Ahead of the publication of the 2020 edition of LACCA Approved, we take a look at the results to find out who Latin America’s leading law firm partners are, as voted for by in-house counsel.
Full-service firm Leĝa and IP boutique Estudio Antequera Parilli & Rodríguez have allied in a bid to push through hundreds of pending trademark and patent cases in Venezuela.
Lawyers have welcomed a policy paper issued by the restructuring team for Venezuela’s opposition, which suggests treating diverse creditors equally to prevent Argentina-style holdout disputes.
A US court has refused to enforce a US shipbuilder’s US$129 million award against Venezuela’s ministry of defence in a 17-year dispute over a contract to upgrade two missile-armed navy frigates.
Leĝa has become the second Venezuelan firm in the space of a month to promote, adding a labour lawyer to the top rank.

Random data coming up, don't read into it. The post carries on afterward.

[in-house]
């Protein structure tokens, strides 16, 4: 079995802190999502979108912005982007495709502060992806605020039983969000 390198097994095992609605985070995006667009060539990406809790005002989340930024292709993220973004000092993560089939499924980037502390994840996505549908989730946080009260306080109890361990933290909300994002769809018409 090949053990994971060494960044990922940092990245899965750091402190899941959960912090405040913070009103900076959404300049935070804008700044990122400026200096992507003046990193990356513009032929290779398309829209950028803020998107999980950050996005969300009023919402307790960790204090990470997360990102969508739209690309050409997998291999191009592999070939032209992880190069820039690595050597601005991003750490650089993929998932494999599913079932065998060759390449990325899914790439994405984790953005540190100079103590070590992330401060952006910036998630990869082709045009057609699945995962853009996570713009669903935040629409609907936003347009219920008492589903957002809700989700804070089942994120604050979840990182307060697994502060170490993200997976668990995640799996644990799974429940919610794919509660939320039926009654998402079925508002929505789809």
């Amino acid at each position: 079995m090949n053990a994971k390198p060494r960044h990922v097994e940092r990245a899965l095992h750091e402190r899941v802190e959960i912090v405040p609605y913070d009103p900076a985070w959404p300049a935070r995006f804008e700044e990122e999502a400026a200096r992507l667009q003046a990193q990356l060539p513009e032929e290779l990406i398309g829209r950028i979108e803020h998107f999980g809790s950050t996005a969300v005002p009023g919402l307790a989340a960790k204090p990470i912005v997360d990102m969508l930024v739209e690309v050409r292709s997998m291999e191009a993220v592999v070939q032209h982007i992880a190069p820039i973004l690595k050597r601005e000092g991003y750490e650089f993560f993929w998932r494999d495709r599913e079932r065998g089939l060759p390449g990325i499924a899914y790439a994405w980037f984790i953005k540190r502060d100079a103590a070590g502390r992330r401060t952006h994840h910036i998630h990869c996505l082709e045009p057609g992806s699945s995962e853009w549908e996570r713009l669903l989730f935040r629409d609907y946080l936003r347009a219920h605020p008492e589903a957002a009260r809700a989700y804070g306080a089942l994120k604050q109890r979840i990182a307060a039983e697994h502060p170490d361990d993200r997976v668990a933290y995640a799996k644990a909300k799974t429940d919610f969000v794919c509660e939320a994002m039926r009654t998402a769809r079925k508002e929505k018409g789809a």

One of Venezuela’s largest law firms, Leĝa, is growing bigger by merging with local outfit Imery Urdaneta in anticipation of an increase in investment and multinationals’ return to the country.
On 27 March, Latin Lawyer published a news item about Venezuelan law firms Hoet Peláez Castillo & Duque and Leĝa Abogados containing incorrect information. A correct version of the story follows.
Hoet Peláez Castillo & Duque has recruited a Moscow-educated lawyer who will court Russian business interest in Venezuelan infrastructure and exports.
An International Centre for Settlement of Investment Disputes (ICSID) creditor has brought a US court action to compel Bank of New York Mellon to hand over funds belonging to the Venezuelan government that are also at issue in an unrelated arbitration in Rio de Janeiro.
A civil and economic rights group established by The Cyrus R. Vance Center for International Justice has launched an anti-corruption initiative that will organise private practice lawyers across the Americas to support government efforts to crack down on corruption.